Lisa's image "Spark Face" was accepted into the Portrait Exhibit
at The Darkroom Gallery ( Essex Jct., VT)
Selections for The Portrait by juror Amy Holmes George are now posted on our website. See them here: http://www.darkroomgallery.com/ex107
The above quotation comes not from a photographer, but from 19th century French poet (and art critic) Charles Baudelaire. It's still an accurate observation, maybe even more incisive with the many changes in image-making that have taken place since 1859. In the age of the selfie and ubiquitous photos of people both famous and unknown it's sometimes hard to imagine a new way of presenting a human likeness, and yet photographers are doing it. It's said that the portrait differs from the candid (or street) photo in that the subject of the portrait knows that she or he is being photographed, and even that caveat is no longer a hard and fast rule.
For this exhibition, we asked contributors to interpret the portrait in any way they chose. It could be a self-portrait, a formal portrait, a from-the-hip shot of someone whose attention was caught, or even a random body part. Manipulation of the image was permitted as long as the primary subject was from a photographic source in any medium. Thinking, or seeing, outside the box was very much encouraged, and many of the contributors stretched the concept of the portrait to the extreme. The result is an eclectic exhibit of creative approaches to photographing people (and one rooster).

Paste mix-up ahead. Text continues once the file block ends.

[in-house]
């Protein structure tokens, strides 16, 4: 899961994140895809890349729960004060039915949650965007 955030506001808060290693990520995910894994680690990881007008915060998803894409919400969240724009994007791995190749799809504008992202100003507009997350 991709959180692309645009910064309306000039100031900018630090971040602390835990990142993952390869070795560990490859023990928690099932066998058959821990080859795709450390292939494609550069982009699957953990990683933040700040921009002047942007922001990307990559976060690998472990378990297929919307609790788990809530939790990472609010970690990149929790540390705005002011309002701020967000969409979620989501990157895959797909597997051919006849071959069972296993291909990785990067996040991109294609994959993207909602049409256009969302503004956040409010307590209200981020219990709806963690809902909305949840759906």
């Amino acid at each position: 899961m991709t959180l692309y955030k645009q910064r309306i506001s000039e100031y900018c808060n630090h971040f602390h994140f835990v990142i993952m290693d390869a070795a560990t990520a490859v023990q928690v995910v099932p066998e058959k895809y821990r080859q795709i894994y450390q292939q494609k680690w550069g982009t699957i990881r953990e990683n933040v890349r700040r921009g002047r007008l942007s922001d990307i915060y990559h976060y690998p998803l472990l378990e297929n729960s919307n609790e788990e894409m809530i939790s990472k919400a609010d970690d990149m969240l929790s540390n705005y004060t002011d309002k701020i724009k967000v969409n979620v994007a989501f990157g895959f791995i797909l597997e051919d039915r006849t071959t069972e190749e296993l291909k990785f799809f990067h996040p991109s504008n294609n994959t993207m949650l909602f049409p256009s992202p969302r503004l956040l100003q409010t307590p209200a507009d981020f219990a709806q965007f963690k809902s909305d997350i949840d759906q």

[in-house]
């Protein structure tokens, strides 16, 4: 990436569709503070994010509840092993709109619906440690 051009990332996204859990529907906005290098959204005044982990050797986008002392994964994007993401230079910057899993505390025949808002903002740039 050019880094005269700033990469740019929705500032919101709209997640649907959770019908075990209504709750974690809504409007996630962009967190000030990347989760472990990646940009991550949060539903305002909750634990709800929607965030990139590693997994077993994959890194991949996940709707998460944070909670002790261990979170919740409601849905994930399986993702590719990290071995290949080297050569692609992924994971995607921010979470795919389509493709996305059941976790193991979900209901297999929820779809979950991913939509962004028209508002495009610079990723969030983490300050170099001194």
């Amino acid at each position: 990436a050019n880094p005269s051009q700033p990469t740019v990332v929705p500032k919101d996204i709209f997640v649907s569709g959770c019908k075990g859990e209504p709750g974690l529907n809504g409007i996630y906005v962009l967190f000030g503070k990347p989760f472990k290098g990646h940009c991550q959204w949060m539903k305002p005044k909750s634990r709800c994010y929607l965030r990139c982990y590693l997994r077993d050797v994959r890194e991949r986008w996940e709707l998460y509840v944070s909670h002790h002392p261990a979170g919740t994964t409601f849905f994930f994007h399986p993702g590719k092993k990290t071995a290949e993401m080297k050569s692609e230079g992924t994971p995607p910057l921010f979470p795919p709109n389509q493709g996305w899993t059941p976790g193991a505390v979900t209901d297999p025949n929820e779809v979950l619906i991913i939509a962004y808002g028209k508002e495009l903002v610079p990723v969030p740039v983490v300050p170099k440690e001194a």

Exhibit Opens: 4 April 19
Artists' Reception: 13 April 19 17:00
Exhibit Closes: 12 May 19
"First, I would like to extend a heartfelt thanks to all the artists for sharing their personal vision in photography with me! You made my task as juror both challenging and rewarding. I was genuinely excited to discover so much diversity in approach and technique, along with rich, creative interpretations on such a traditional and timeless theme. It seems that photography, a medium of limitless possibilities, has enabled artists to refresh and also reinvent the familiar, long-standing conventions of portraiture. From quiet to compelling, simple to complex, curious to captivating—the works selected for this exhibition range widely in visual as well as conceptual exploration, conjuring stories that exist beyond the frame, surprising me over and over again with something unexpected."
- Amy Holmes George, March 2019